It was too hot for me so I snapped a few photos and headed back to the air conditioned car. I saw a small a campground in the distance and wondered what they could possible do out here.

I guess it is a great place for hiking, rock climbing and of course night sky viewing that I am sure is incredible.

For one of our small excursions during our trip down Highway 395, this was interesting and I am glad we stopped.

Ransdberg Ghost Town

This turned out to be our last stop of a long day along the interesting route of Highway 395.

There are actually a few ghost towns around the 395 with the most famous being in the town of Bodie.   Bodie is about fifteen miles from the highway so we chose the closer town of Randsberg as it was only a few minutes from the exit.

I was a little confused about this town. We visited on a week day and the town was quiet and dead.  Well, duh, it was a ghost town after all.  But around the main street there were homes and signs of life with cars in the drive-ways, etc.  I also saw some new signs on some of the establishments that told me that they were open for business.  However, there was no life on this lonely street during  this hot October day.

Wasn’t sure if it was open for business now

Actually, we found out later that Randsberg actually does have a population of a whooping 69 people.  It must be the weekends where they get larger crowds enough to open the functioning establishments.

Mostly,  it is the remains of an old mining town founded in 1895.  Here you can go back in time to feel like it was in the old west.  The weathered and aged buildings are still intact as they were way back then.  You will see a saloon, post office, barber, jail, and much more.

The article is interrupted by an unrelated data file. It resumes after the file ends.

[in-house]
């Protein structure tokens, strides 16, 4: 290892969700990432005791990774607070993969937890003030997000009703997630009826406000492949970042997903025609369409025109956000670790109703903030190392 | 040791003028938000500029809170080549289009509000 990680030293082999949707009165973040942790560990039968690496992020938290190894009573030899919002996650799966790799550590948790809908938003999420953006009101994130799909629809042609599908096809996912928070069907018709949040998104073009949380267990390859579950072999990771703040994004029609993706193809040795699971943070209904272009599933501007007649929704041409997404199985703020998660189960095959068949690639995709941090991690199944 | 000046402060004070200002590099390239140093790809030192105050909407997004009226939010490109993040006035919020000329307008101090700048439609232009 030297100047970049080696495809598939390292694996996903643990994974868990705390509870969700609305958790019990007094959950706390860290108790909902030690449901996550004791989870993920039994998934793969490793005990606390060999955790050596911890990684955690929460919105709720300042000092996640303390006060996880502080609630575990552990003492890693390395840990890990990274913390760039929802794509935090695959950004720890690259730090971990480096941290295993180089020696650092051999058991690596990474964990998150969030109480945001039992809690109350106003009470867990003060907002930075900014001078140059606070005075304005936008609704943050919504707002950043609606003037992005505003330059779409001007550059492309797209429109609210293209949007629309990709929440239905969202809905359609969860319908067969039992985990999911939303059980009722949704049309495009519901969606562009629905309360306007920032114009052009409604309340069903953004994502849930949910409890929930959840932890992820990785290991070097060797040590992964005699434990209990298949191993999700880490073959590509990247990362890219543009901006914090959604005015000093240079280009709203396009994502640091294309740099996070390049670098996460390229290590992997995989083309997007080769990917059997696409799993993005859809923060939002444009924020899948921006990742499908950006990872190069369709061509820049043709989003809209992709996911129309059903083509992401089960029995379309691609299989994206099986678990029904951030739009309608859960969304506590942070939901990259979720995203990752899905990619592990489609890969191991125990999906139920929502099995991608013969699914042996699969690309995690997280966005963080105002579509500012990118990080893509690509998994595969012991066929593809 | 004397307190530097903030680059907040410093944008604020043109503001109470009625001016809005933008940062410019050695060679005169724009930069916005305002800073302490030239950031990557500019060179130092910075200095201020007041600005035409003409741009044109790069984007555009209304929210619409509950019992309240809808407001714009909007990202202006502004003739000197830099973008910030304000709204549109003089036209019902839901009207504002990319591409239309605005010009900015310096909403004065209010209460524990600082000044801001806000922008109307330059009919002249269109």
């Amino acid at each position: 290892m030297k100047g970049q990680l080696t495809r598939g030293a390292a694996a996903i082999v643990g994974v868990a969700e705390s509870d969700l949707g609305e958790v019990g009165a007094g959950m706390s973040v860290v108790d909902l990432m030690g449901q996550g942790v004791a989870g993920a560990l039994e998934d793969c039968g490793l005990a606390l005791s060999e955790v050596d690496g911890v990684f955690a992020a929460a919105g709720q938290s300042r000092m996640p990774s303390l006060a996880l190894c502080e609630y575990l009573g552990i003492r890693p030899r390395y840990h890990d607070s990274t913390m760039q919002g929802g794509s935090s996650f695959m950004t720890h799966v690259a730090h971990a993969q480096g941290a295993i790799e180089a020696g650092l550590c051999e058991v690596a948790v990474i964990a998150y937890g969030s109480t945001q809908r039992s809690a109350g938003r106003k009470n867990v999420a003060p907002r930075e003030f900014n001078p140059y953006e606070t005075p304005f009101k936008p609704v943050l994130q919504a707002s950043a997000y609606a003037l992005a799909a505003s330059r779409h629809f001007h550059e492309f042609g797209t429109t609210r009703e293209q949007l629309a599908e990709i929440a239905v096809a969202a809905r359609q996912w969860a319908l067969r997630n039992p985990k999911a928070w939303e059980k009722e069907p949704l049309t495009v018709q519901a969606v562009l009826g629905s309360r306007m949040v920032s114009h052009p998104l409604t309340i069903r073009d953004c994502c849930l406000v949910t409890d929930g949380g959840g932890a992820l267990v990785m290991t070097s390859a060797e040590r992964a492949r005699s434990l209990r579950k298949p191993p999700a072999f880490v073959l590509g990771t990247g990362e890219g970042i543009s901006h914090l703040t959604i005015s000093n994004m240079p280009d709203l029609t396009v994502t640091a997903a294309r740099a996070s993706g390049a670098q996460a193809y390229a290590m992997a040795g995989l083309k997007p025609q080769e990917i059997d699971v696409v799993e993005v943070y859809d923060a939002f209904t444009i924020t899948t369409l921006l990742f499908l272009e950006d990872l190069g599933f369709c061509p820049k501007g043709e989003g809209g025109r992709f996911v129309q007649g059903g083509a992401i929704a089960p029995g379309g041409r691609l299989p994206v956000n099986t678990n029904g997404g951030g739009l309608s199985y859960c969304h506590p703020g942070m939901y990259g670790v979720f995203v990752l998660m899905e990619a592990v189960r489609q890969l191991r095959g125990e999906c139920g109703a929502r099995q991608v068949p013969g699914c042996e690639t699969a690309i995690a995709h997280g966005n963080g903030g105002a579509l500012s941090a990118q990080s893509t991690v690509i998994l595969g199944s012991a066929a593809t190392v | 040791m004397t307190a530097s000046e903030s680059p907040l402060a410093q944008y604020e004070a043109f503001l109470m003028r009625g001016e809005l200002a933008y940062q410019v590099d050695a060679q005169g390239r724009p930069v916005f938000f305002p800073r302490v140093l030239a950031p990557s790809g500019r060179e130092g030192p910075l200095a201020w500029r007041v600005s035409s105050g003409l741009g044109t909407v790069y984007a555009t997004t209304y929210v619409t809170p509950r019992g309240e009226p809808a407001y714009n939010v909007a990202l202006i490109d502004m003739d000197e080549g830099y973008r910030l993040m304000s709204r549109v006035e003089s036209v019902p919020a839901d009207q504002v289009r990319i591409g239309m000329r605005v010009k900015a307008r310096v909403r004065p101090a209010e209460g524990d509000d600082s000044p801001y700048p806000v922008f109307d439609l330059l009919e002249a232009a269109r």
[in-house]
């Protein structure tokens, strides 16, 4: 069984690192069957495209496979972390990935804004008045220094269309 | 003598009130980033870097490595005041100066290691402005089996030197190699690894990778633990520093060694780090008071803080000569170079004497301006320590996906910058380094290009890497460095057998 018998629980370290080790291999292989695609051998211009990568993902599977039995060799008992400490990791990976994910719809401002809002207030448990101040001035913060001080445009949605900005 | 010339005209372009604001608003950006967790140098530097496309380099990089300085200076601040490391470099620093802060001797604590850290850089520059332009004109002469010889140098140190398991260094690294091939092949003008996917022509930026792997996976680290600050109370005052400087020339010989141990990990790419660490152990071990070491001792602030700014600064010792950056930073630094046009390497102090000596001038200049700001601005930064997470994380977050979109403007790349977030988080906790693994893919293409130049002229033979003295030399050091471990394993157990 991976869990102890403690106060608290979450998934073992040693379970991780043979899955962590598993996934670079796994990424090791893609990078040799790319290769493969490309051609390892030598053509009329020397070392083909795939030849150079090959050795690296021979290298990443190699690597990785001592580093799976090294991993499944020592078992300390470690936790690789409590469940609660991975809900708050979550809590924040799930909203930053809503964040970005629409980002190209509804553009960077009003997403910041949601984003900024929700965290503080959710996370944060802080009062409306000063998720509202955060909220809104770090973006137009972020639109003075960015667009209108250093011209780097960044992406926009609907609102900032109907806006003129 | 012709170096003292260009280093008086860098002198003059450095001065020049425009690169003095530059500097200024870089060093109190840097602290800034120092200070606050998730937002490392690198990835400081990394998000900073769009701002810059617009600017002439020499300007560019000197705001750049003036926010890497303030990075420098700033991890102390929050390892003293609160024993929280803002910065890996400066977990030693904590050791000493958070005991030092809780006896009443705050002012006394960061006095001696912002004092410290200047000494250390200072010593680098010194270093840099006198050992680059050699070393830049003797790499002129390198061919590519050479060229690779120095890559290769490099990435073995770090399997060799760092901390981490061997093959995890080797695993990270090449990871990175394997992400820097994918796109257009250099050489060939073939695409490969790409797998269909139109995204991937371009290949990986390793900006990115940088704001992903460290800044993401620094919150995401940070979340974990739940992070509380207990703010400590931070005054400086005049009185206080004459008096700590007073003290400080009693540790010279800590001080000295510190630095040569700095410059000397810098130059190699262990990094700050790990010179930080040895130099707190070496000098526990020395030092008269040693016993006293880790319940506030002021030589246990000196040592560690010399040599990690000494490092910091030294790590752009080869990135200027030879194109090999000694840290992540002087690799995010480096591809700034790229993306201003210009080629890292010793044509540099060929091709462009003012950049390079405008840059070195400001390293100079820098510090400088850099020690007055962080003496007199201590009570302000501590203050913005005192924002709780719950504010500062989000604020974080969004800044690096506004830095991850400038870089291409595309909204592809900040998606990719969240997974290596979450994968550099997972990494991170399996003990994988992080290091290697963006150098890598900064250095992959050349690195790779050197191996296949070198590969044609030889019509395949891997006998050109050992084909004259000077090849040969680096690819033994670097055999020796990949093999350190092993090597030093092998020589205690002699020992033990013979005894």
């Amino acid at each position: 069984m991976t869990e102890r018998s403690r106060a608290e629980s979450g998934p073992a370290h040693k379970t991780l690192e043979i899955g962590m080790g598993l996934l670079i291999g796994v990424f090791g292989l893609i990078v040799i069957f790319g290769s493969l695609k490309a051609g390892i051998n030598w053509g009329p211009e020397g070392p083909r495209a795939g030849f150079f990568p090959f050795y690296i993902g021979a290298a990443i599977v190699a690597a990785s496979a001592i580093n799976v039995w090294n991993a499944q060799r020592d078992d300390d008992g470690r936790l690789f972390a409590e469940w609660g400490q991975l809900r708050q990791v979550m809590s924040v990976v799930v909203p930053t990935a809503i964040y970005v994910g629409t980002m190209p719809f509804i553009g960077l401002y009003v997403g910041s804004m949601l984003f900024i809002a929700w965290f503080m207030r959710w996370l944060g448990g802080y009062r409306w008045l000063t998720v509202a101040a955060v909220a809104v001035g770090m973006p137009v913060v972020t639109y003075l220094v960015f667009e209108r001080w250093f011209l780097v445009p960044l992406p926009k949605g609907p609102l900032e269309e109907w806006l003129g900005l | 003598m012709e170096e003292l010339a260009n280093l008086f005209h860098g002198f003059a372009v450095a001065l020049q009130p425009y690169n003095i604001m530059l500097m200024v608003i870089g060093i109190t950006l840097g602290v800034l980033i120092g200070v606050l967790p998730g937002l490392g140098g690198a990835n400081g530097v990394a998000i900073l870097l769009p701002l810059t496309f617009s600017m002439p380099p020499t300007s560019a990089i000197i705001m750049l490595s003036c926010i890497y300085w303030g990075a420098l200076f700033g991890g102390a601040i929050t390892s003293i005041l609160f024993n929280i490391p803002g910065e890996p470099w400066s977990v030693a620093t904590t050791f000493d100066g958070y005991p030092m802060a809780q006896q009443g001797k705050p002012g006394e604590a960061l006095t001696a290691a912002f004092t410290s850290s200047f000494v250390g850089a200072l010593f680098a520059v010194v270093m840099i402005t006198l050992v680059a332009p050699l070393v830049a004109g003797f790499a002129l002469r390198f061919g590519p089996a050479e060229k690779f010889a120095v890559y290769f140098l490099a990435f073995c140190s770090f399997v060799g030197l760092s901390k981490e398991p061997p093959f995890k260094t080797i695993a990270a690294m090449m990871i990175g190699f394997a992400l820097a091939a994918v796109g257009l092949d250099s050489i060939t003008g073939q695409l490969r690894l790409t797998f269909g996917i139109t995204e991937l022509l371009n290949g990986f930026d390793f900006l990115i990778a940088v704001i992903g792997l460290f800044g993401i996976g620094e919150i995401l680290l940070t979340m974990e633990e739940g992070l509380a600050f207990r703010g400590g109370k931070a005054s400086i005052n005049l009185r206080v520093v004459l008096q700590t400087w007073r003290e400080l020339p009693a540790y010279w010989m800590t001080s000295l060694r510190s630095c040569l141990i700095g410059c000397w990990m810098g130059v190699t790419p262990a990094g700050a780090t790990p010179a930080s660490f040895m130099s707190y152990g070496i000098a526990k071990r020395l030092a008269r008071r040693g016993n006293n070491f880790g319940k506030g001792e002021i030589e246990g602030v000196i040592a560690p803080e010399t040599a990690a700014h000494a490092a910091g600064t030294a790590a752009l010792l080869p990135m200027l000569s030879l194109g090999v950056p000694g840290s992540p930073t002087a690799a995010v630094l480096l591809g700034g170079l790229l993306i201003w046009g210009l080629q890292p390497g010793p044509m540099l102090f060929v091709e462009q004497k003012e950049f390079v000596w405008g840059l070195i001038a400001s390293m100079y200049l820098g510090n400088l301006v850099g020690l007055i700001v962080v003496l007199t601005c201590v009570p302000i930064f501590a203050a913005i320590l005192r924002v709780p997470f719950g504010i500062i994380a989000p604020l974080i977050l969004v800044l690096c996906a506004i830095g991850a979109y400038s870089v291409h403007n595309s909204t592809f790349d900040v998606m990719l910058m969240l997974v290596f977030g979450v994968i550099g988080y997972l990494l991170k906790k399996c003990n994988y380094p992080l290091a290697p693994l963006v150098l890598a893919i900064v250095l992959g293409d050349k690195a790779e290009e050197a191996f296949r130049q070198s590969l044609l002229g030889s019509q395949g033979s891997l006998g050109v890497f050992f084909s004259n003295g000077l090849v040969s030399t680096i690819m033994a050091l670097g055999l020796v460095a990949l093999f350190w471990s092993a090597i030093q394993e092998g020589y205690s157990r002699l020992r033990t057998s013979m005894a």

Back to the Future 3 was shot in part here and they say Hollywood comes by to do other filming here from time to time.

Originally called Rand Camp, it had a bustling population with pool halls, dance halls, saloons, and of course a jail.  Eventually the extreme heat of this area, the remoteness, and legal problems, caused the slow death of this town.

These days it has a museum, antique shops, couple of bars, and a general store with a soda fountain from 1904.

The town is a popular stop for off-roaders and tourists to come by and sip some brew or as they did in the old days, some whiskey!   You can also eat in historical fashion at the White House Saloon.

Check out the old Coca Cola cooler

For me, I love seeing old historical buildings and this was full of them.  I was a little confused on what was a functioning business and one that was just an old building. I am sure if I came on the weekend, it would have all been cleared up.

Anyway, it is worth the short trip just off of Highway 395.

So ends our journey of Highway 395 from the city of Lee Vining to it’s end in Southern California.  .

We actually had one more stop but we decided to hit the coast which took us in another direction.

It isn’t on Highway 395 but not too far from it on old Route 66.  Maybe it would be of interest to you.

It is the Elmer’s Bottle Tree Ranch.

Elmer Long started this attraction by making trees out of upright metal pipes and bottles. Evidently it is something to see as there are over 200 trees handcrafted by Elmer himself.

Elmer started this attraction when he noticed people stopping to take pictures of the first and lone sculpture. Through the years he has been adding more and more until his death in 2019.

It sits directly on Route 66, and I read that it receives visitors from all over the world.  You are free to wander around and if you are so inclined, there is a wooden wishing well for donations.

Sorry we missed this but we saw so much on our trek along the 395.

Maybe someday if I live long enough, I can make the trip all the way up north to Canada.

For now, our minds are filled with history and sights to last quite a long time.

Story and photos: Debbie Colwell